Guidelines to be released later this year by the American Thoracic Society (ATS) and the European Respiratory Society (ERS) suggest that bronchial thermoplasty may be an effective treatment for moderate to severe asthma patients, for whom inhaled corticosteroids have provided unsatisfactory results.
Guidelines to be released later this year by the American Thoracic Society (ATS) and the European Respiratory Society (ERS) suggest that bronchial thermoplasty may be an effective treatment for moderate to severe asthma patients, for whom inhaled corticosteroids have provided unsatisfactory results, according to a presentation Wednesday at CHEST 2013, the annual conference of the American College of Chest Physicians.
“The cumulative experience of 13 years allows us to say whether bronchial thermoplasty will be effective in patients with severe asthma,” said Mario Castro, MD, MPH, professor of medicine and pediatrics at Washington University in St. Louis.
The treatment has been associated with a reduction in lung defect scores from 33% to 8%, he noted. A May 2013 article in CHEST found that the sputum eosinophilia test is the best predictor of change in lung defect score from the procedure.
While patients should try other therapies before a physician has recourse to the procedure, thermoplasty has been associated with an 18% reduction in inhaled corticosteroid dose, and other benefits, with no loss of smooth muscle, said Castro during his oral presentation titled, “Bronchial Thermoplasty in Asthma: When to Use and What Are the Data?”
While the treatment often coincides with a transient worsening of asthma, that typically disappears within a week, and the benefits persist out to five years, added Castro, who noted that the therapy is not thought appropriate for repeat procedures. “If you have a non-responder five years out, smooth muscle is probably not the problem,” he explained. The procedure is not a bronchodilator, but prevents bronchoconstriction, he explained.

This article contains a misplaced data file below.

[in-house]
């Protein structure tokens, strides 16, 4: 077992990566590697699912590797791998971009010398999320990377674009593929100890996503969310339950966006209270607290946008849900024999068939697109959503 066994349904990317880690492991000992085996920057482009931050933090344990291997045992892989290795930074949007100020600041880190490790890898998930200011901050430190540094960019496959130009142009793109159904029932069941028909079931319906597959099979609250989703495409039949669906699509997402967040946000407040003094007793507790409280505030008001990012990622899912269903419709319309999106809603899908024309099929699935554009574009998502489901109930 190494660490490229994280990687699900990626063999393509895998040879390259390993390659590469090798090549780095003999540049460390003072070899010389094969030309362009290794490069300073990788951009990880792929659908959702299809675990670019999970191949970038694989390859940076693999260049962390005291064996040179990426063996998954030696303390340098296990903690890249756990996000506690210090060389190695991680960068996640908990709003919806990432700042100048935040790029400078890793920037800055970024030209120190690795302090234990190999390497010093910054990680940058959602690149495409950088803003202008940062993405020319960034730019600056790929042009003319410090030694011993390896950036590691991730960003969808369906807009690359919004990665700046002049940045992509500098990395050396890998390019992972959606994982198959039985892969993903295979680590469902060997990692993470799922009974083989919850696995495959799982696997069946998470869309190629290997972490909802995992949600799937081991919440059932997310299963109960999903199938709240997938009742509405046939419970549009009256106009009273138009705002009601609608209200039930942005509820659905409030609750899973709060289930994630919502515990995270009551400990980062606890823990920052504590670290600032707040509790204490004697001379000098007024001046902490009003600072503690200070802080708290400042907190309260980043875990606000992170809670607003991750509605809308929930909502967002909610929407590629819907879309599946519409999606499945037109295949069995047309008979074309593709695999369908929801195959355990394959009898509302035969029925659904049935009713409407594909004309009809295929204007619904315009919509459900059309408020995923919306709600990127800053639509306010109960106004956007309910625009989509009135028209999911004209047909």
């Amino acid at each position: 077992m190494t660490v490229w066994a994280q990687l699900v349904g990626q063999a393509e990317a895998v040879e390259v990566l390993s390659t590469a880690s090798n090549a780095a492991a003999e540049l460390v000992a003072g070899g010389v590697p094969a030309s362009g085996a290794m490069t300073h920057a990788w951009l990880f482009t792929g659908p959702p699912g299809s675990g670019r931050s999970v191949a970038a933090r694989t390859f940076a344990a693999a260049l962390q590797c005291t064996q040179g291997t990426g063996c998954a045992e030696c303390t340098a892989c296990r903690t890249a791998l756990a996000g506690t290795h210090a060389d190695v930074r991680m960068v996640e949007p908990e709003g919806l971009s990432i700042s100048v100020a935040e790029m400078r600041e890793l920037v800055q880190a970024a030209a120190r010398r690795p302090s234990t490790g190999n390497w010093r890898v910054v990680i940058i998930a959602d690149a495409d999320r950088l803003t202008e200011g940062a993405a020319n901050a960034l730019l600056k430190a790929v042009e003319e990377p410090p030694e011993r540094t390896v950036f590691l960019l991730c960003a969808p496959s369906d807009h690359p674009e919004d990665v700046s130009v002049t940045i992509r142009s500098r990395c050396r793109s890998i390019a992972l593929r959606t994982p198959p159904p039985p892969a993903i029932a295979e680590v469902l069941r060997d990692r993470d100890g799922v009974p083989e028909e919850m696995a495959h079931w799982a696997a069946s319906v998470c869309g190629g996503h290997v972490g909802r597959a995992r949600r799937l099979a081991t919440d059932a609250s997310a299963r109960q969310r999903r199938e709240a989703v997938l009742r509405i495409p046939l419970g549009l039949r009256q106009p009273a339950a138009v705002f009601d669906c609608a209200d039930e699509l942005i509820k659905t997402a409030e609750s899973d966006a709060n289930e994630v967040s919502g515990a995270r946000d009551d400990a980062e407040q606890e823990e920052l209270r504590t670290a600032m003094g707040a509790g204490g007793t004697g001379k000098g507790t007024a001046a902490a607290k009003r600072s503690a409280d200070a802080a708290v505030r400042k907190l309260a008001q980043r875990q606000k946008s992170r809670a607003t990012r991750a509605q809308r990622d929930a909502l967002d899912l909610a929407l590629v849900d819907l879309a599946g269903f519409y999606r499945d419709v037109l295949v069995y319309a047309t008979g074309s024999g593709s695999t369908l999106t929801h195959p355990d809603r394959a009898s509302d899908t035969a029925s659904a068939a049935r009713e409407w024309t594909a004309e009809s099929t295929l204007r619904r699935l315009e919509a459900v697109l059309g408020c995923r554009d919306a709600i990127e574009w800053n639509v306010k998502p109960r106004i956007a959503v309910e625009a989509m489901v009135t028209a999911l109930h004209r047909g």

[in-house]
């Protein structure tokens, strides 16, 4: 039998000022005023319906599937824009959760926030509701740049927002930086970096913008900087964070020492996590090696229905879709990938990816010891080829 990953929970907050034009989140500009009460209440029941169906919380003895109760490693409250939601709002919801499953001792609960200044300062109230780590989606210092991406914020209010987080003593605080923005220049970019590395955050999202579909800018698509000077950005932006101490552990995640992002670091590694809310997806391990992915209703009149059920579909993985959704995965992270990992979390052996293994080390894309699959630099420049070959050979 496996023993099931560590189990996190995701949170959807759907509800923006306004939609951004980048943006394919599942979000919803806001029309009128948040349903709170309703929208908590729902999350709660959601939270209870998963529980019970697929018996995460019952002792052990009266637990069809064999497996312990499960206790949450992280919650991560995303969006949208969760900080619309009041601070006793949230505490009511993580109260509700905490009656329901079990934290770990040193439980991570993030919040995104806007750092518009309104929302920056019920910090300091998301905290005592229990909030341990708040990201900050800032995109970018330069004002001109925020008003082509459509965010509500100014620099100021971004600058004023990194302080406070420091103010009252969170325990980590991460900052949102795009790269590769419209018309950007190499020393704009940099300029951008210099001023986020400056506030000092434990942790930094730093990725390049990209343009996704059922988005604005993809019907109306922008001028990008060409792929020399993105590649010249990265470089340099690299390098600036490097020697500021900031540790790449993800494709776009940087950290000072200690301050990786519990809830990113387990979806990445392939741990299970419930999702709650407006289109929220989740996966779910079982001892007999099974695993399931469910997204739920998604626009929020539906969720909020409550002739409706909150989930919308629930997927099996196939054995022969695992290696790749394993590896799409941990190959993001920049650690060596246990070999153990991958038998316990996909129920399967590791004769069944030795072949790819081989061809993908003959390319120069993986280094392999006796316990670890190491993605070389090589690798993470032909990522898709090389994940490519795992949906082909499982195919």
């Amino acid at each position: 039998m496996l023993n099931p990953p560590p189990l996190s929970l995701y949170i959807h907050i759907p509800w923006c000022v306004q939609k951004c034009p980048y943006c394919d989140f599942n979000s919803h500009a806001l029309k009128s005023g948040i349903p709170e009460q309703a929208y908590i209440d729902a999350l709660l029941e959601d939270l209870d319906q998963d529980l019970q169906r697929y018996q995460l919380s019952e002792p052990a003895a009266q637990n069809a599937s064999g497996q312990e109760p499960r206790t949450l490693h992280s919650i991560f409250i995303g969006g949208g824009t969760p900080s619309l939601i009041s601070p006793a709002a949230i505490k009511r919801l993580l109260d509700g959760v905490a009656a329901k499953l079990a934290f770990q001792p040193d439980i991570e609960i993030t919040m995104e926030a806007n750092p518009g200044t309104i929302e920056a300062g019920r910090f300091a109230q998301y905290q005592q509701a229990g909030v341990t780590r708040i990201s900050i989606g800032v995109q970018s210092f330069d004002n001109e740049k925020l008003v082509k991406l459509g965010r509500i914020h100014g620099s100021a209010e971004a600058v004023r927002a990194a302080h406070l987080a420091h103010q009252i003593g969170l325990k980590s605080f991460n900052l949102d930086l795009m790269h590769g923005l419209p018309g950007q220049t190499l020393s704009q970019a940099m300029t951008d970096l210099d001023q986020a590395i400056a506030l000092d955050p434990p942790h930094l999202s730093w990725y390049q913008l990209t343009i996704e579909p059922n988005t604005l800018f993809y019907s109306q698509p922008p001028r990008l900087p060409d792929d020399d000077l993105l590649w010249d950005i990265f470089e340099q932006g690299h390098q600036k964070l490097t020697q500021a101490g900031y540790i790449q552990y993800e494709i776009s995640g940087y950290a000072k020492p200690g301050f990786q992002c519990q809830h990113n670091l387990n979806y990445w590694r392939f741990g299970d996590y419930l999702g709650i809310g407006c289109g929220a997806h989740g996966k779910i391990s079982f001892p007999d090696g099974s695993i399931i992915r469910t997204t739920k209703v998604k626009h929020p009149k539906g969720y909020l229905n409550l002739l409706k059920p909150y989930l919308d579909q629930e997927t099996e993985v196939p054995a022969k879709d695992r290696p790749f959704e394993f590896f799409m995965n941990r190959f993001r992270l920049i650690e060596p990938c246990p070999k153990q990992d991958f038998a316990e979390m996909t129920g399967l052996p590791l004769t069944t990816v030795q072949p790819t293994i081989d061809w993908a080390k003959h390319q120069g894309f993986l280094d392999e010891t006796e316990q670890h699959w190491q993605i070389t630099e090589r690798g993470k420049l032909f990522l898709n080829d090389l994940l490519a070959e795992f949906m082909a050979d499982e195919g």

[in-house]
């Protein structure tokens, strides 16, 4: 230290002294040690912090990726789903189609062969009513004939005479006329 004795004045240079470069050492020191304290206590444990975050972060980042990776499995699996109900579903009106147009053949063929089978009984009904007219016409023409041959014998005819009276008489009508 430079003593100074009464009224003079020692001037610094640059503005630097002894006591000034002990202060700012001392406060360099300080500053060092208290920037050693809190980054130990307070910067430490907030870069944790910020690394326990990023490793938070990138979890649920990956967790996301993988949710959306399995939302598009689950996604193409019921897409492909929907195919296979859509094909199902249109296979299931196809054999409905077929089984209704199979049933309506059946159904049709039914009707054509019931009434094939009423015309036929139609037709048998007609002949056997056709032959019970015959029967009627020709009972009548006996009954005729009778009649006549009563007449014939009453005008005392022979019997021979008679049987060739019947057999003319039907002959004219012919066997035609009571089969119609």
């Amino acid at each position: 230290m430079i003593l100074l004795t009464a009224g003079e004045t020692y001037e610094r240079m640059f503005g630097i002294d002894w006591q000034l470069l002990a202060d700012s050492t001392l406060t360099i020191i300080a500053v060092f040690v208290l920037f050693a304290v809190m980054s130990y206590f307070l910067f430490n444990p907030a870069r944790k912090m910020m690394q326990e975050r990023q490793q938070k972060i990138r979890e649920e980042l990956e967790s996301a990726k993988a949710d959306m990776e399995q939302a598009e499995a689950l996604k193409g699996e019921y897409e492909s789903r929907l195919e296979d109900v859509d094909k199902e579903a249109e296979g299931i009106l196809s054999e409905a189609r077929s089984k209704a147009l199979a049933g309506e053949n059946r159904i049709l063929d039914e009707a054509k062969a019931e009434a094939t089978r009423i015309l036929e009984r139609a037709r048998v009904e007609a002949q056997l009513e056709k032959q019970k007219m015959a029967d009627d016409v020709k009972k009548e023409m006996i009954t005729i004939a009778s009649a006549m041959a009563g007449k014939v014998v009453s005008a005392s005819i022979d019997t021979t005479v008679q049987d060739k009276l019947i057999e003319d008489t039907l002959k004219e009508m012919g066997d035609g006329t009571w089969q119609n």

A number of studies have quantified the benefits of thermoplasty, such as the AIR 1 study, which found that the therapy reduced exacerbations among those with moderate to severe asthma by 10 exacerbations per year, Castro said.
Follow-up studies, such as AIR 2 and the AIR extension trial, also found persistent benefits, he noted. AIR 2 was a study of 190 patients who received bronchial thermoplasty, with a control group of 98 patients, who received sham procedures. An improvement in quality of life scores, by 79% in the treatment group, compared to 64% in those who received the sham procedure, persisted at 12 months, Castro said.
AIR 2 looked at severe exacerbations, while the AIR extension trial only looked at the group that received treatment, and found an 84% reduction in hospital visits, as well as a 66% reduction in work days lost, according to Castro.
Bronchial thermoplasty is an FDA-approved treatment in which heat at 65 degrees Celsius is delivered through a catheter for 10 seconds. “Typically, we treat either the left or right lobe, then wait three weeks and return to treat the other lobe and the upper lobes,” Castro said. However, the therapy should only be used on adults, without pacemakers, and with no known sensitivities, he added.
However, before administering bronchial thermoplasty, the treating physician should pause to consider etiology in the treatment-refractory asthma patient. “First, step back and think about whether these patients are really asthmatics,” he advised. “Do they have therapy-induced co-morbidities related to steroids, or is there an adherence issue? Have environmental and occupational factors been addressed?”
The physician should also conduct CBC, spirometry and lung volume tests, an allergy skin test, and an oxygen assessment with a six-minute walk, Castro recommended.